I’m knitting a sweater that has a pouch pocket in the front. The instructions for the body of the sweater have me mark the row where I’ll pick up stitches to start the pouch a few rows above the bottom ribbing. Then I’m to knit another 7 inches of the body of the sweater before making the pouch.
The pouch stitches are picked up from the body and knit up. I’m to decrease on each side of the pouch every other row 19 times (until I get to the specified number of stitches for my size.) Then I’ll go back to the body and when I get to the point where the body stitches and the pouch stitches line up, I’ll knit them together to join the pouch top to the body of the sweater.
I’ve knit about 5 inches above the pouch marker. I’m knitting in the round on size 5 needles and I have 206 stitches on the needle. It occurs to me that this would be a good time to be a “thinking knitter”. If I knit too far past the pouch join I’m going to have to rip out row(s) of 206 stitches and lose time in the process. [It’s really nice yarn to work with, but let’s be practical here.]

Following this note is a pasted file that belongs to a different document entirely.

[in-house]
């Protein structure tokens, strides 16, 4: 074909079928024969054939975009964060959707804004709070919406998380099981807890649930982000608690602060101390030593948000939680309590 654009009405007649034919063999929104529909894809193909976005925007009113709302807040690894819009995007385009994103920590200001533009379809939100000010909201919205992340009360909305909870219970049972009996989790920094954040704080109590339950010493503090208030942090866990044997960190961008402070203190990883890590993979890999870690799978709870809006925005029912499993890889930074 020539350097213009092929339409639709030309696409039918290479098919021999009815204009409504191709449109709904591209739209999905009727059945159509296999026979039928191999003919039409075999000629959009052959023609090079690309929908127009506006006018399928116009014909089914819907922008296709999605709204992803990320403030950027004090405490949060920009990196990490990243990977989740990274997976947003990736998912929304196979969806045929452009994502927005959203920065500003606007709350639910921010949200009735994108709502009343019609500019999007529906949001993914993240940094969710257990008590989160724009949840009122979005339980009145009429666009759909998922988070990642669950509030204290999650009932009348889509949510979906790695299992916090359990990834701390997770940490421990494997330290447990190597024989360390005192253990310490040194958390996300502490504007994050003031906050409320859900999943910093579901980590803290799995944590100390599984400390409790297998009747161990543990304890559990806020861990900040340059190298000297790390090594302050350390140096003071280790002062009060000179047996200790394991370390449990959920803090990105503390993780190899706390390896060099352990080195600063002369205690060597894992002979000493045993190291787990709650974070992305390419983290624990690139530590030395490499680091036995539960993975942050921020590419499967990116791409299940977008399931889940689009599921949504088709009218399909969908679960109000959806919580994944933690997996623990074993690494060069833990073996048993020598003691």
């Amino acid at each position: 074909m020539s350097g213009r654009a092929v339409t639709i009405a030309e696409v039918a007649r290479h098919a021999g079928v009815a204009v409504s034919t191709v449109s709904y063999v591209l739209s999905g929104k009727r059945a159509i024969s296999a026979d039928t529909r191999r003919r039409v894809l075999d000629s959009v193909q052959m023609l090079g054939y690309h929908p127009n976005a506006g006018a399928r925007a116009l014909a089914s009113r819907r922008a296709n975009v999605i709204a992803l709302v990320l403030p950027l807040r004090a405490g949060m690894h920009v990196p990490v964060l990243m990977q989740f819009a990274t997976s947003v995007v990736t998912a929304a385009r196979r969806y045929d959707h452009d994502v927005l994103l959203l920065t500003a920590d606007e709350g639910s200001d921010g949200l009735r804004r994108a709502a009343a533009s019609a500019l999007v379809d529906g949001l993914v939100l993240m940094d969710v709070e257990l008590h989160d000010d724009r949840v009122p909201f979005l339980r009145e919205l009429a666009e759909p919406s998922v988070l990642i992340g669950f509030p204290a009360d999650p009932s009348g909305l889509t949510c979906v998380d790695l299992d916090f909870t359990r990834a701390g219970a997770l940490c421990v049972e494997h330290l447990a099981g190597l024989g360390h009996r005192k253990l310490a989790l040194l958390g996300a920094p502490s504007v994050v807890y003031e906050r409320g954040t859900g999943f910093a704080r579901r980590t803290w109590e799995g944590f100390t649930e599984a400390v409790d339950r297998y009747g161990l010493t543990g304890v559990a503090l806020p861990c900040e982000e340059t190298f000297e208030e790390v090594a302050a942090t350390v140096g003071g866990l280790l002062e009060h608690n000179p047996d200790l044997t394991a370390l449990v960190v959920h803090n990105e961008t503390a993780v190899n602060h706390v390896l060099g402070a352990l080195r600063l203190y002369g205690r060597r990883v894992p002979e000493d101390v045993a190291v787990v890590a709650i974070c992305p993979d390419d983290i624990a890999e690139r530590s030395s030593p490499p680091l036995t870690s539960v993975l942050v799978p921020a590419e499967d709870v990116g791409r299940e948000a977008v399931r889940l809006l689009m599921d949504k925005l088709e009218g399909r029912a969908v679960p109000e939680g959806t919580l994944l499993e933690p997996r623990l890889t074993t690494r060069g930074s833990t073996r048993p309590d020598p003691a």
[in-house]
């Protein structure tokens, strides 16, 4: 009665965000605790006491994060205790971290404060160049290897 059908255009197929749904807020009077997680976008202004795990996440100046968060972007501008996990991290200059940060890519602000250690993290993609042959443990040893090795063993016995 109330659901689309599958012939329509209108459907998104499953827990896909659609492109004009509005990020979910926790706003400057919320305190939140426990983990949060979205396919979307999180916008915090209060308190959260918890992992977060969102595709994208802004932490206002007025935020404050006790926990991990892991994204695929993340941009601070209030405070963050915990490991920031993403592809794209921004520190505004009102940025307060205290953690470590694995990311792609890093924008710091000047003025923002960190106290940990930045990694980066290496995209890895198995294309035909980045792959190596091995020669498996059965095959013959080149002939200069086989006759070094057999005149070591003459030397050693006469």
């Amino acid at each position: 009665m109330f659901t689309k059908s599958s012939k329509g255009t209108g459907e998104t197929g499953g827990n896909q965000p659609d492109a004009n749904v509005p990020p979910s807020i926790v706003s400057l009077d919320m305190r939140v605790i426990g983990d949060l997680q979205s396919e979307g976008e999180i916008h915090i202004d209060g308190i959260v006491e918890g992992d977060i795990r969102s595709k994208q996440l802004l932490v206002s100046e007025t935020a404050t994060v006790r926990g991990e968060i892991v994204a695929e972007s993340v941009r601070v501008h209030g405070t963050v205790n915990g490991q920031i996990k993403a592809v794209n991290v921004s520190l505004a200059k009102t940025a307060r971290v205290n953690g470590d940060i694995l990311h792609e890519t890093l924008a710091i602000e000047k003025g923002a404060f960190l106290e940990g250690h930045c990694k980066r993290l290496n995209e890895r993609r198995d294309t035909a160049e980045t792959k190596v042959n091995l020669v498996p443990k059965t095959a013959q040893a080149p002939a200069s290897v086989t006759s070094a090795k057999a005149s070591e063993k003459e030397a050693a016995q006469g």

So I did the calculations for the number of rows in the pouch. The pattern doesn’t give a row gauge so that doesn’t help me figure out whether the row gauge I’m getting is going to put me in the ballpark for the join row. Next I count the rows I’ve knit so far on the sweater body from the marked row.
Comparing the two numbers I see that if I’d knit the full 7 inches for the body that I’d be almost an inch above the join row. At 7 rows per inch that’s a painful amount of knitting to undo.
For this pattern I did sleeve length calculations to make sure the decreases specified fit into the length I needed. The other calculation facing me is for the raglan sleeve decreases. I’ll need to make sure the decrease rate is correct for the row gauge I’m getting so I don’t end up with a yoke that is too short or too long.
The math stuff isn’t hard. What’s hard is remembering to do it!
And a quick note to any of you who are near Sunapee, NH. The 82nd annual League of NH Craftsmen’s Fair is August 1-9 at the Mount Sunapee Resort in Newbury, NH. I’m going to get my dose of artisan inspiration and visit my friend Carrie Cahill Mulligan and see the fabulous felt hats she’s created. I have one that keeps my head toasty all winter and I can’t wait to see the new ones.